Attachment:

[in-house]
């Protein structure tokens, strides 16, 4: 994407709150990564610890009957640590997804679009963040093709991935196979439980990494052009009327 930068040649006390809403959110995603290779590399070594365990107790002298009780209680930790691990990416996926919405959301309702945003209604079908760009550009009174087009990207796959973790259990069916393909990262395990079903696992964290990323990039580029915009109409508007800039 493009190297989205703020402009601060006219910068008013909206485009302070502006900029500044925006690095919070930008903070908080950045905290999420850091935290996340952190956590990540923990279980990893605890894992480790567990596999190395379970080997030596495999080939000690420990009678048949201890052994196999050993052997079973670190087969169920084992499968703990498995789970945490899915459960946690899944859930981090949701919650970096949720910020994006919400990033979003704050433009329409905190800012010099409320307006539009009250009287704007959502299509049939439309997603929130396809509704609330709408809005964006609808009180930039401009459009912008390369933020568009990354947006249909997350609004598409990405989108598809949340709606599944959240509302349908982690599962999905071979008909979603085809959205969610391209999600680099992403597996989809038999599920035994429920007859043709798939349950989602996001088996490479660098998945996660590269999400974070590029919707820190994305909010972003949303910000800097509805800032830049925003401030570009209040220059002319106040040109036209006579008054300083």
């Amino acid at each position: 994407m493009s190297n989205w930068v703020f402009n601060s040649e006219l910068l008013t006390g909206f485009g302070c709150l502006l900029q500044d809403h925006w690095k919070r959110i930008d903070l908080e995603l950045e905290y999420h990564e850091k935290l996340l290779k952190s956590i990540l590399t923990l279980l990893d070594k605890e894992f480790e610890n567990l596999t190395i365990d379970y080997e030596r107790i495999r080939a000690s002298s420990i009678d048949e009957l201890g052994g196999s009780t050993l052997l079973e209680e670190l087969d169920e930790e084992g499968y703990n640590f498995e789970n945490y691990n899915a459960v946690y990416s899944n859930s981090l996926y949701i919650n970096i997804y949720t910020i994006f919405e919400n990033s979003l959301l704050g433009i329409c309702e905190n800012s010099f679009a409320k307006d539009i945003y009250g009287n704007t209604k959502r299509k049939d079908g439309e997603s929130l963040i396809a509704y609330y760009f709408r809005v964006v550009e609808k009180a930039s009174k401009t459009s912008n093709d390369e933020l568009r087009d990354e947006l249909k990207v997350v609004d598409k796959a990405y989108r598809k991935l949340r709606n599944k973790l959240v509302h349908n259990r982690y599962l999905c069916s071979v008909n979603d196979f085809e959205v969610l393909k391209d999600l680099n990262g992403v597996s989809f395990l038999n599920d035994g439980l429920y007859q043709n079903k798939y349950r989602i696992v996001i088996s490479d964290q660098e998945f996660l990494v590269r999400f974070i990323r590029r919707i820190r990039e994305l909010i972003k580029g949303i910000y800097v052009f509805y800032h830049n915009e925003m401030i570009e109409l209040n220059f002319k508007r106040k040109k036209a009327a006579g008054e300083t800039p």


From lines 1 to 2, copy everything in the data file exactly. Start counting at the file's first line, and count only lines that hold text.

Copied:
[in-house]
């Protein structure tokens, strides 16, 4: 994407709150990564610890009957640590997804679009963040093709991935196979439980990494052009009327 930068040649006390809403959110995603290779590399070594365990107790002298009780209680930790691990990416996926919405959301309702945003209604079908760009550009009174087009990207796959973790259990069916393909990262395990079903696992964290990323990039580029915009109409508007800039 493009190297989205703020402009601060006219910068008013909206485009302070502006900029500044925006690095919070930008903070908080950045905290999420850091935290996340952190956590990540923990279980990893605890894992480790567990596999190395379970080997030596495999080939000690420990009678048949201890052994196999050993052997079973670190087969169920084992499968703990498995789970945490899915459960946690899944859930981090949701919650970096949720910020994006919400990033979003704050433009329409905190800012010099409320307006539009009250009287704007959502299509049939439309997603929130396809509704609330709408809005964006609808009180930039401009459009912008390369933020568009990354947006249909997350609004598409990405989108598809949340709606599944959240509302349908982690599962999905071979008909979603085809959205969610391209999600680099992403597996989809038999599920035994429920007859043709798939349950989602996001088996490479660098998945996660590269999400974070590029919707820190994305909010972003949303910000800097509805800032830049925003401030570009209040220059002319106040040109036209006579008054300083």